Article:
Theresa constantly reaches outside of herself to seek answers for her anxieties. Even though there is no denying the greatness she has achieved, it is the profound sorrow of which she is architect, that remains. That singular desire, arising from an ineffable emptiness, has delivered both the best and worst of her existence. It is true, that our choices are good and bad. Regrettable decisions should be regarded as such, so that errors are not repeated. Regret, and disappointment, are crucial to how a person grows. Perhaps this is also how we can view our relationship with technology. Movement is inevitable, but trajectory and velocity can always be manipulated, in accordance with the lessons we learn.

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Review: Kindertransport (Darlinghurst Theatre Company)

Venue: Eternity Playhouse (Darlinghurst NSW), Jul 28 – Aug 20, 2017
Playwright: Diane Samuels
Director: Sandra Eldridge
Cast: Camilla Ah Kin, Annie Byron, Harriet Gordon-Anderson, Sarah Greenwood, Emma Palmer, Christopher Tomkinson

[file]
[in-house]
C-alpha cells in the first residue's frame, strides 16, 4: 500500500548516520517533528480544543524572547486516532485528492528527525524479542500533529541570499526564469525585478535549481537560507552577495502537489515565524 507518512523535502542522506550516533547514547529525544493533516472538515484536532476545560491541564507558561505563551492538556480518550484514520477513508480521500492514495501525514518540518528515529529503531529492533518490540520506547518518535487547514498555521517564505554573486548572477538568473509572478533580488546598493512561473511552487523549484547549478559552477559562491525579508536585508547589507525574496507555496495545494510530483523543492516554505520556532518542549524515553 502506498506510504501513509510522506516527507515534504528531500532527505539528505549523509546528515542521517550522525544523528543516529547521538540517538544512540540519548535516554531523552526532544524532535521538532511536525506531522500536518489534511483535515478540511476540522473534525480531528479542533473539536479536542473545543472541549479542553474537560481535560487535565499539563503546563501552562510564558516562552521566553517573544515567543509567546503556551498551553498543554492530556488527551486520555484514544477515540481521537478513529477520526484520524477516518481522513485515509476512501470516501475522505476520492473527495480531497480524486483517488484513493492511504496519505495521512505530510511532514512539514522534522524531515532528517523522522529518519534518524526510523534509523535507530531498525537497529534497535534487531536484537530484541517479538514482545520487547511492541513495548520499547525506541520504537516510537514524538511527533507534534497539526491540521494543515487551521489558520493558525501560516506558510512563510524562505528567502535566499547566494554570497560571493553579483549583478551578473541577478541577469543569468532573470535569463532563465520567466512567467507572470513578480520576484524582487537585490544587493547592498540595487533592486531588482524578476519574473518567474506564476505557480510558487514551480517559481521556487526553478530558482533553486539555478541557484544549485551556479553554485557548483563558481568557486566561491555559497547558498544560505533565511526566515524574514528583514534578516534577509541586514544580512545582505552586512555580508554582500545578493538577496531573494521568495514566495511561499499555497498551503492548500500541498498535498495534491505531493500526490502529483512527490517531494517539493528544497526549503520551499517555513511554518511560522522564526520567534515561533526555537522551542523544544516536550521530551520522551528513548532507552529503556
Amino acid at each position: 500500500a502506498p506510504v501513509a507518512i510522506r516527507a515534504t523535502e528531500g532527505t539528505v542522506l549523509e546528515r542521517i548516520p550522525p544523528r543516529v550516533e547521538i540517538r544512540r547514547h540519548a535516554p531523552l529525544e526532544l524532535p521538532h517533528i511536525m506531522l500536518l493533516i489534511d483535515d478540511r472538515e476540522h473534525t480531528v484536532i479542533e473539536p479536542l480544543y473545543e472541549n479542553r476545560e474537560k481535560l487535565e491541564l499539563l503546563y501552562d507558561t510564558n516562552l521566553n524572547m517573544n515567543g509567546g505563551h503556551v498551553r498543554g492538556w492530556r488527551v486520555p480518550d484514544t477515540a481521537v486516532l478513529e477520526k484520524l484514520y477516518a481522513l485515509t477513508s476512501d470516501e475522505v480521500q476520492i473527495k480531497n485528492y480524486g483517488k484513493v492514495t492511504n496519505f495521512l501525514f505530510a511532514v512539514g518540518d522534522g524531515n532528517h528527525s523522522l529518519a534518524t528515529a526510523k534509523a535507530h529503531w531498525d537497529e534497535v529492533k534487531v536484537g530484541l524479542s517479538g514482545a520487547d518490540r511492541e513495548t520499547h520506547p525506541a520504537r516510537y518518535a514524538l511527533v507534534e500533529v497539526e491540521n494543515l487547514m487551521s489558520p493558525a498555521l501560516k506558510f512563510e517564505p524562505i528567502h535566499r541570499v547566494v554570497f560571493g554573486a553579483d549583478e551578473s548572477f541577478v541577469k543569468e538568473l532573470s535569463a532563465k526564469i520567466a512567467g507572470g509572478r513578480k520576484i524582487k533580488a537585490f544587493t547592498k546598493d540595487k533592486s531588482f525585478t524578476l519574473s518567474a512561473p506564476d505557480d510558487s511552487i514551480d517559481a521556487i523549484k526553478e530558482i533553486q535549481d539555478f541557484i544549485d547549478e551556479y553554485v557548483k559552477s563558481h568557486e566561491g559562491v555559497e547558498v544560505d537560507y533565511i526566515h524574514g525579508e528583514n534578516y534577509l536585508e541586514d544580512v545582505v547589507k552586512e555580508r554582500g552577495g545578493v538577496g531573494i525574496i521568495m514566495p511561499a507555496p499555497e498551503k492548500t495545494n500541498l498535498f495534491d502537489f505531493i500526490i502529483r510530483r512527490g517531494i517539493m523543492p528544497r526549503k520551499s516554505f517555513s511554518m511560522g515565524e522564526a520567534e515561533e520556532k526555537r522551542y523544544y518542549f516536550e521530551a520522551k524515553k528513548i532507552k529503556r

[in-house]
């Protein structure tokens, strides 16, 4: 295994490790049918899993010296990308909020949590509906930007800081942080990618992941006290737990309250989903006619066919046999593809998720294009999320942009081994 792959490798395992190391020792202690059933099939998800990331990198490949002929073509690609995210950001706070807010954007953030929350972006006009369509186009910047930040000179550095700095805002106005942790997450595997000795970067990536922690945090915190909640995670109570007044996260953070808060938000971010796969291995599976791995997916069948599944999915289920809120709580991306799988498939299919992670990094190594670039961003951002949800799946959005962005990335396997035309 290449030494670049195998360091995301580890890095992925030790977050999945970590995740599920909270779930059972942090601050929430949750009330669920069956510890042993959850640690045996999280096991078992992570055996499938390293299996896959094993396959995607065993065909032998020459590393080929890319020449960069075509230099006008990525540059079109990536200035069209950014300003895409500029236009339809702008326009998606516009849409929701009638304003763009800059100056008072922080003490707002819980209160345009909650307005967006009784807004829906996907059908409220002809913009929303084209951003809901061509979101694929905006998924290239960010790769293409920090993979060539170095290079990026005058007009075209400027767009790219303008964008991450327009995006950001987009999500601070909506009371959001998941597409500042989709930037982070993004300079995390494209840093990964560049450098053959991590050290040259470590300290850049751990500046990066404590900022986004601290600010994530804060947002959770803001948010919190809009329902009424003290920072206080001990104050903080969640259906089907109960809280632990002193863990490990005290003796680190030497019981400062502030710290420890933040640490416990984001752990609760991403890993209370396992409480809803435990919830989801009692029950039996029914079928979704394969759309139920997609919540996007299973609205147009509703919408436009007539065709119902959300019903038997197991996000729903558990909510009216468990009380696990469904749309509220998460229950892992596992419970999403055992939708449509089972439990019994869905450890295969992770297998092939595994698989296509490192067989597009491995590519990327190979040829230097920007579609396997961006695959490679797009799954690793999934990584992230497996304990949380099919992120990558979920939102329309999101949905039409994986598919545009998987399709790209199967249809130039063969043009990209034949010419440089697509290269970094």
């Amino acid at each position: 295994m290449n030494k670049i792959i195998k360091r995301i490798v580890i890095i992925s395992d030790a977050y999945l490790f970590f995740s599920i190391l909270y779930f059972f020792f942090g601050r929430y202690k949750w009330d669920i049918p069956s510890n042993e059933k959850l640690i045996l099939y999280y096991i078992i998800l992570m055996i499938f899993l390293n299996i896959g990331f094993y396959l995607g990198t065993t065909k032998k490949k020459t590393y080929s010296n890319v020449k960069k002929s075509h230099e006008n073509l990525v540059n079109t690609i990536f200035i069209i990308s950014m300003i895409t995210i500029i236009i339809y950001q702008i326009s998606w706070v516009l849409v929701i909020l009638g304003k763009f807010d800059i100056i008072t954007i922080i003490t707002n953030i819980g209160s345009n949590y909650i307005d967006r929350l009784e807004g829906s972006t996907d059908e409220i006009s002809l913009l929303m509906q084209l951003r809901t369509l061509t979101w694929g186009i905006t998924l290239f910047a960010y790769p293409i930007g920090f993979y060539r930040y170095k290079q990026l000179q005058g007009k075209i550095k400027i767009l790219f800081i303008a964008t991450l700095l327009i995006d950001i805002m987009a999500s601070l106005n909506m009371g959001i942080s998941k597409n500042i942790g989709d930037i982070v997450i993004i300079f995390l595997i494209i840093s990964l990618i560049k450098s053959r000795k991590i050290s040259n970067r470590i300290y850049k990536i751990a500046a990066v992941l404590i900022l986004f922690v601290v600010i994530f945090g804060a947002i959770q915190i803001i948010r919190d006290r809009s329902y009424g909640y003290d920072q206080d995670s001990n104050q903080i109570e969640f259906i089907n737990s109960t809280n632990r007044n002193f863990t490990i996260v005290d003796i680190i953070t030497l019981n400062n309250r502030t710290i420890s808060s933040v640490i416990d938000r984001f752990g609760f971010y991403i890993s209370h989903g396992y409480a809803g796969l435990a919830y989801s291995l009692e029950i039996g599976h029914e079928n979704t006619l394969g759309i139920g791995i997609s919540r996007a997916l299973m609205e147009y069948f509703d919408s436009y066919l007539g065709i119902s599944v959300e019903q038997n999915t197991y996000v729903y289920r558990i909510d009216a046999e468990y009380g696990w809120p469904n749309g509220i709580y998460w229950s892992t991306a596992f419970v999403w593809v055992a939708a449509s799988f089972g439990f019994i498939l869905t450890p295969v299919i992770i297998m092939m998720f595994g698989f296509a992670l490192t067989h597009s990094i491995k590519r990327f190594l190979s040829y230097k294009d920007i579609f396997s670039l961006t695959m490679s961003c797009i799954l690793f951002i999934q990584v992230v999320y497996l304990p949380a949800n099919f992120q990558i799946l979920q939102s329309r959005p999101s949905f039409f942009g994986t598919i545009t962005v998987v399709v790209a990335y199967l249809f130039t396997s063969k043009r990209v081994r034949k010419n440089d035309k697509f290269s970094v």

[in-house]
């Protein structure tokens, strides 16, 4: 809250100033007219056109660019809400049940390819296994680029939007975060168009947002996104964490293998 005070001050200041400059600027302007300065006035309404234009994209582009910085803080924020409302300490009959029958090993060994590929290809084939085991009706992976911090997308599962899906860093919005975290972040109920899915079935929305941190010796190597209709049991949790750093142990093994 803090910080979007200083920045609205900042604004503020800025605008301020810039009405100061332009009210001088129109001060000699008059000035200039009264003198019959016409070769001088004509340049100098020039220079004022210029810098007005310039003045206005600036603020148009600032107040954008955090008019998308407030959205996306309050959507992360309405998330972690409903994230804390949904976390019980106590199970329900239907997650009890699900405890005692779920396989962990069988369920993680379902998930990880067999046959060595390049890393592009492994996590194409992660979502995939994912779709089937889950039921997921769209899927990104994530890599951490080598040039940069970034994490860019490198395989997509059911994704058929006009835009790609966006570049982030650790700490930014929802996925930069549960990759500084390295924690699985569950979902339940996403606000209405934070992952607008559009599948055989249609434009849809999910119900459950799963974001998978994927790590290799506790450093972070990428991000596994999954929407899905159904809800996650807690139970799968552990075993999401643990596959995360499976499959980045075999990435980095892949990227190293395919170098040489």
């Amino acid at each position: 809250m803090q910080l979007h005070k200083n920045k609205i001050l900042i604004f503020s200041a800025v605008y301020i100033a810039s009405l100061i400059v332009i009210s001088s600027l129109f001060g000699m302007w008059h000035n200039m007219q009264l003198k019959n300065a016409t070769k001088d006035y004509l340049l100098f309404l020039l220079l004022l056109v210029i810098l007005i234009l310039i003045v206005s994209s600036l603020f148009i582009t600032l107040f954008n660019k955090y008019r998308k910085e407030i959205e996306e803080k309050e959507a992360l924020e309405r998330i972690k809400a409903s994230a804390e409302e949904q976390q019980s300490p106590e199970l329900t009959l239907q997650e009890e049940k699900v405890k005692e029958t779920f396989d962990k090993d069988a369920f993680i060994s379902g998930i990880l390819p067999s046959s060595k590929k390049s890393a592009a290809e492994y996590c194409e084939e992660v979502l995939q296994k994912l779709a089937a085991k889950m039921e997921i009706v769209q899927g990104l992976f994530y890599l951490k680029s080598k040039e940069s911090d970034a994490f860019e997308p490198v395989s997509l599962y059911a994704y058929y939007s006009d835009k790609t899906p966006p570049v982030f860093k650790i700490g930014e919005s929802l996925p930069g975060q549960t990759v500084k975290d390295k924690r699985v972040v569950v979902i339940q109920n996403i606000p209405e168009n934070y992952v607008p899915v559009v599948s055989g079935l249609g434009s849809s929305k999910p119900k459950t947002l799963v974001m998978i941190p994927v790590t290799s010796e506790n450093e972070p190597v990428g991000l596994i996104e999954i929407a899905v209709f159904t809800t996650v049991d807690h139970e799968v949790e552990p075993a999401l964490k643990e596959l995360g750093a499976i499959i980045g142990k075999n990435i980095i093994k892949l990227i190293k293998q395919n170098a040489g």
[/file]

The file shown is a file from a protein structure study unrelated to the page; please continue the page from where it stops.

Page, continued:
Image by Philip Erbacher

Theatre review
In 1938, an estimated ten thousand Jewish children from families in Germany, Austria and Czechoslovakia, were moved to safety in the United Kingdom, before the commencement of the second World War. Diane Samuels’ Kindertransport is the fictional story of one such child, nine-year-old Eva who finds herself sent away from Hamburg. She ends up in Manchester, north of England, eventually changing her name to Evelyn. Decades later, we discover that she has all but forgotten her life as a Jewish child. To leave the past behind, Evelyn’s survival instincts have created a kind of amnesia, in order that she may make the most out of her present circumstances. The play is about the relationship between yesteryear and today, and how our histories are constantly under threat of obliteration.